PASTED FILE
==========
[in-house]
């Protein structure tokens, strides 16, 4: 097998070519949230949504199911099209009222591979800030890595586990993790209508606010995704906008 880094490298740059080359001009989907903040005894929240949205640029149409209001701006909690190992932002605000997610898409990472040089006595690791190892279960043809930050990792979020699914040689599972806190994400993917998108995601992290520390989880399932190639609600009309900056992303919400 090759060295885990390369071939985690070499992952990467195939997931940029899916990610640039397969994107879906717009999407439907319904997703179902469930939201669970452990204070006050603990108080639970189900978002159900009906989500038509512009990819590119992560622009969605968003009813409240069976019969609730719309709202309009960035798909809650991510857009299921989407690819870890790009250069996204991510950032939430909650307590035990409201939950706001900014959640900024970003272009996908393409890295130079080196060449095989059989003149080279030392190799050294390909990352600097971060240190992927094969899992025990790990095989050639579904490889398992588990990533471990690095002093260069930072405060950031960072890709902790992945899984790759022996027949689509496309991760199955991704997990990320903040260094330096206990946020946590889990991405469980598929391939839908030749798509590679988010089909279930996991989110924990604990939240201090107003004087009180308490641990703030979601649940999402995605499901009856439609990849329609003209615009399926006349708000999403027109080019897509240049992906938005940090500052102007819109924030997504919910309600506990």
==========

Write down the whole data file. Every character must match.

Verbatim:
[in-house]
């Protein structure tokens, strides 16, 4: 097998070519949230949504199911099209009222591979800030890595586990993790209508606010995704906008 880094490298740059080359001009989907903040005894929240949205640029149409209001701006909690190992932002605000997610898409990472040089006595690791190892279960043809930050990792979020699914040689599972806190994400993917998108995601992290520390989880399932190639609600009309900056992303919400 090759060295885990390369071939985690070499992952990467195939997931940029899916990610640039397969994107879906717009999407439907319904997703179902469930939201669970452990204070006050603990108080639970189900978002159900009906989500038509512009990819590119992560622009969605968003009813409240069976019969609730719309709202309009960035798909809650991510857009299921989407690819870890790009250069996204991510950032939430909650307590035990409201939950706001900014959640900024970003272009996908393409890295130079080196060449095989059989003149080279030392190799050294390909990352600097971060240190992927094969899992025990790990095989050639579904490889398992588990990533471990690095002093260069930072405060950031960072890709902790992945899984790759022996027949689509496309991760199955991704997990990320903040260094330096206990946020946590889990991405469980598929391939839908030749798509590679988010089909279930996991989110924990604990939240201090107003004087009180308490641990703030979601649940999402995605499901009856439609990849329609003209615009399926006349708000999403027109080019897509240049992906938005940090500052102007819109924030997504919910309600506990």